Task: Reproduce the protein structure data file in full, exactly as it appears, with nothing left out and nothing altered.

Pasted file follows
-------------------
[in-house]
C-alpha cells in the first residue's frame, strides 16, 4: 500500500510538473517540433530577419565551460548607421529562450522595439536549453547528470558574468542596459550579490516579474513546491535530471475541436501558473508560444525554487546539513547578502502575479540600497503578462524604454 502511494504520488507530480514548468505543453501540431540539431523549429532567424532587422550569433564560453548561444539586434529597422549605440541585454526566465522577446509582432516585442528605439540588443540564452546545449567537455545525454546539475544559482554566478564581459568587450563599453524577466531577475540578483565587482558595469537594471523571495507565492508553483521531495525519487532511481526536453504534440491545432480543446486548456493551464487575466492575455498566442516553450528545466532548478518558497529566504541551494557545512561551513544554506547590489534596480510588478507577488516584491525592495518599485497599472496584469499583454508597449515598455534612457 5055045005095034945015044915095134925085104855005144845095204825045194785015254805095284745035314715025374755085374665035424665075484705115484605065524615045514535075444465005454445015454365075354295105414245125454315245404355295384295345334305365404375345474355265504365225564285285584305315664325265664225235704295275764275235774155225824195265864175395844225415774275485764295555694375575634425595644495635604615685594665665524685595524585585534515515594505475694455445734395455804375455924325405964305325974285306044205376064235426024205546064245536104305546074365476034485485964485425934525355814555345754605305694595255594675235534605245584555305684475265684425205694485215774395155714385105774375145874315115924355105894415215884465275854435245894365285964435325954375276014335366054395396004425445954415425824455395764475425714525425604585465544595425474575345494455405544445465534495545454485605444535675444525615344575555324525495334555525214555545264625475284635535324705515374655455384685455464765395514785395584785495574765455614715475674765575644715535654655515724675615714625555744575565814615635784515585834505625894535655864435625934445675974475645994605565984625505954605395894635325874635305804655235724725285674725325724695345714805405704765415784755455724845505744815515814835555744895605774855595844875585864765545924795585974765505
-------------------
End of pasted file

[in-house]
C-alpha cells in the first residue's frame, strides 16, 4: 500500500510538473517540433530577419565551460548607421529562450522595439536549453547528470558574468542596459550579490516579474513546491535530471475541436501558473508560444525554487546539513547578502502575479540600497503578462524604454 502511494504520488507530480514548468505543453501540431540539431523549429532567424532587422550569433564560453548561444539586434529597422549605440541585454526566465522577446509582432516585442528605439540588443540564452546545449567537455545525454546539475544559482554566478564581459568587450563599453524577466531577475540578483565587482558595469537594471523571495507565492508553483521531495525519487532511481526536453504534440491545432480543446486548456493551464487575466492575455498566442516553450528545466532548478518558497529566504541551494557545512561551513544554506547590489534596480510588478507577488516584491525592495518599485497599472496584469499583454508597449515598455534612457 5055045005095034945015044915095134925085104855005144845095204825045194785015254805095284745035314715025374755085374665035424665075484705115484605065524615045514535075444465005454445015454365075354295105414245125454315245404355295384295345334305365404375345474355265504365225564285285584305315664325265664225235704295275764275235774155225824195265864175395844225415774275485764295555694375575634425595644495635604615685594665665524685595524585585534515515594505475694455445734395455804375455924325405964305325974285306044205376064235426024205546064245536104305546074365476034485485964485425934525355814555345754605305694595255594675235534605245584555305684475265684425205694485215774395155714385105774375145874315115924355105894415215884465275854435245894365285964435325954375276014335366054395396004425445954415425824455395764475425714525425604585465544595425474575345494455405544445465534495545454485605444535675444525615344575555324525495334555525214555545264625475284635535324705515374655455384685455464765395514785395584785495574765455614715475674765575644715535654655515724675615714625555744575565814615635784515585834505625894535655864435625934445675974475645994605565984625505954605395894635325874635305804655235724725285674725325724695345714805405704765415784755455724845505744815515814835555744895605774855595844875585864765545924795585974765505